(For a while I contemplated just making this comment a blog post of its own, but I’m leaving it here, huge and long, grateful to be part of (or to kick off?) this conversation.)

  • I think the definition offered of feminism (“The definition of feminism is ‘a) the belief that all genders should be politically, economically, and socially equal, and b) the organized movement to bring this about.’”) is very useful–as a basic introduction to the concept. When I teach freshman composition, I often have to have a conversation with my students about what feminism is, and I use a definition like this because it’s important for them to realize what *doesn’t* fit into that definition. (I teach at a Christian college, where many students have obviously been told that feminism means a lot of things that it doesn’t.) For them, I often compare it to the word “American,” in the sense that both can have very concrete, simple definitions, but that the real world makes things more complicated than that.

    I think that the reason that basic definition doesn’t feel like it’s enough is that people SAY they believe in the equality of the sexes, but then they don’t live it. They don’t really believe the things that lead to equality. They don’t support policies that promote equality. They don’t believe in dismantling the kyriarchy/patriarchy.

    Ultimately, I choose to believe that’s a problem with them claiming the definition without really living up to it. It’s a problem with the person, not the term. I would like to reclaim the term (while of course making room for people to reject it if it has been used to exclude or hurt them).

    • karenh1234567890

      I don’t see the definition of an American citizen is complicated.

      An American citizen is:

      – Someone born in the United States
      – Someone born on US property overseas
      – Someone born on foreign soil to parents where at least one parent is a US citizen
      – Someone who was born in a foreign country who has become a naturalized citizen

      Anything else is a variation of the No True Scotsman fallacy.

      • Well, yes. And that’s what I discuss with my students. But even your definition is flawed because “American” can also apply to several other countries, right? And it is used for things, not just people. And it’s also a theoretical concept, not just a concrete one. So see what I mean? There is a basic definition that everyone can pretty much agree on. But that doesn’t make it simple.

      • Also, I use the word “American” in this exercise, not “American citizen,” which is different.

  • So glad you blogged about this. As a pro-life feminist I’m sick and tired of the accusations that I can’t *really* be feminist because I believe life begins at conception.

    It’s such a shame that “pro-life” has turned into “pro-birth” and nothing more. I hate those politicians who don’t give a damn about those babies and their families after they are born by limiting their access to food stamps, medical care, and other necessities. That’s not pro-life to me. Being pro-life means being open to adoption someday, since I have no desire to be pregnant (infertility runs in my family anyway). It means helping underprivileged women with more mouths to feed than they can afford. I wouldn’t drive a woman to an abortion clinic myself, but I will be there for her in any way that I can if she decides to follow through with the procedure.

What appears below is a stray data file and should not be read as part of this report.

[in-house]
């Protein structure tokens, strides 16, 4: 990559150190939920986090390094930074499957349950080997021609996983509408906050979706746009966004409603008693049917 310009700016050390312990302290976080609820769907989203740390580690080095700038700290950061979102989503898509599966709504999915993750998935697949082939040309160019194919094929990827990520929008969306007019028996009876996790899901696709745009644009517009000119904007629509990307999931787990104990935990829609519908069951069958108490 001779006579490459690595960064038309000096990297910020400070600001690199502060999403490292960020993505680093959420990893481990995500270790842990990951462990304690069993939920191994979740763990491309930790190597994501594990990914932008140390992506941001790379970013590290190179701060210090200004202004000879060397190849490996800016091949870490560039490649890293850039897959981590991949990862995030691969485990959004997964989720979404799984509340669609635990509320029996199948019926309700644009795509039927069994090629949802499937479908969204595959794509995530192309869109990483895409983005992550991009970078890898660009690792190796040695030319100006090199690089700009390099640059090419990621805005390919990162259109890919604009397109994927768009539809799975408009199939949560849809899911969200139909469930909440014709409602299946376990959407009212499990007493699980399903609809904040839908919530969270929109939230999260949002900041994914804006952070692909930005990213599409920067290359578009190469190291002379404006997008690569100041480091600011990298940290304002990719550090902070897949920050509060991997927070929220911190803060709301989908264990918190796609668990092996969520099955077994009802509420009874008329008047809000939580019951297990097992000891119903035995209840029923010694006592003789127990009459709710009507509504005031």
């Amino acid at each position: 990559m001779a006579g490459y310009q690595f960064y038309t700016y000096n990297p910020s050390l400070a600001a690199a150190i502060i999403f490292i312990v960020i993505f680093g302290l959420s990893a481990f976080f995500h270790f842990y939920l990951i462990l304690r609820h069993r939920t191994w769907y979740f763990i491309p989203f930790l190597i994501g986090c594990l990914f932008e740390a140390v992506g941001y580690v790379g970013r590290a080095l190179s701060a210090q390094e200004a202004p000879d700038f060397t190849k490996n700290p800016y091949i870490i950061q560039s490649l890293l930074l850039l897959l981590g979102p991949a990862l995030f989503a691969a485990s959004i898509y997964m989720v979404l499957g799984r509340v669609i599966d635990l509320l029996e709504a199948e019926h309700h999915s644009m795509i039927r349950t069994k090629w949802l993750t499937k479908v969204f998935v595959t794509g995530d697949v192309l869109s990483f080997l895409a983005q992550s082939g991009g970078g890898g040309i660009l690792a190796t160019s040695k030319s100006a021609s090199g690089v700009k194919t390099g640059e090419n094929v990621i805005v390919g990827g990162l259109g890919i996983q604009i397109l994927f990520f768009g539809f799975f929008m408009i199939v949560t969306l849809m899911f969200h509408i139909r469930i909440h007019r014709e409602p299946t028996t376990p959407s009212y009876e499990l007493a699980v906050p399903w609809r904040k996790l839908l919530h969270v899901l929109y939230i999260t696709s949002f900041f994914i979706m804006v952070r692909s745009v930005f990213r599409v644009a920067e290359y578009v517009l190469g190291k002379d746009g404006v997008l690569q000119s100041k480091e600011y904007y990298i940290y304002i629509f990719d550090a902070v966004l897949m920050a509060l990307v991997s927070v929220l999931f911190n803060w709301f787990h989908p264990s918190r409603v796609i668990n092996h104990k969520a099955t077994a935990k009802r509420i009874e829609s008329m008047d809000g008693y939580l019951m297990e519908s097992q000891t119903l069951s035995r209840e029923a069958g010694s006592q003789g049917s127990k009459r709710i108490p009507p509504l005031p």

Your point about not wanting abortion to be illegal because it will actually harm more women is really important. For years I didn’t understand (or chose not to) why this is. Since that can’t (and won’t) happen, I’m the kind of pro-lifer who believes in contraceptives. What a concept.

    • That’s my beef, too. Being pro-birth and then doing everything possible to block the healthy development of the baby. Well stated.

  • I am giving you ALL THE HIGH FIVES for this post. It’s gotten me all teary because I have not been able to articulate this idea in quite this way. I am the second kind- I cannot see a time when I would have an abortion, but I recognize that I’m a married adult in a first world situation. And even that is a bit of a stretch, because I know several ladies who have had medically necessary abortions and I would hope against hope that I would be brave enough to make that choice in that situation. The only way to end abortion (or drastically reduce non-medically necessary abortions) is through information, healthcare availability, and teaching women to own their own bodies.

  • The idea that I’m Pro-Choice Christian has always gotten so much pushback from Christians I know. I believe abortion is an immoral act but it is crucial it stays legal and safe to protect the lives of the women. It seems like a no-brainer to me but that definitely isn’t the case. I’ve been literally compared to a Nazi for my views.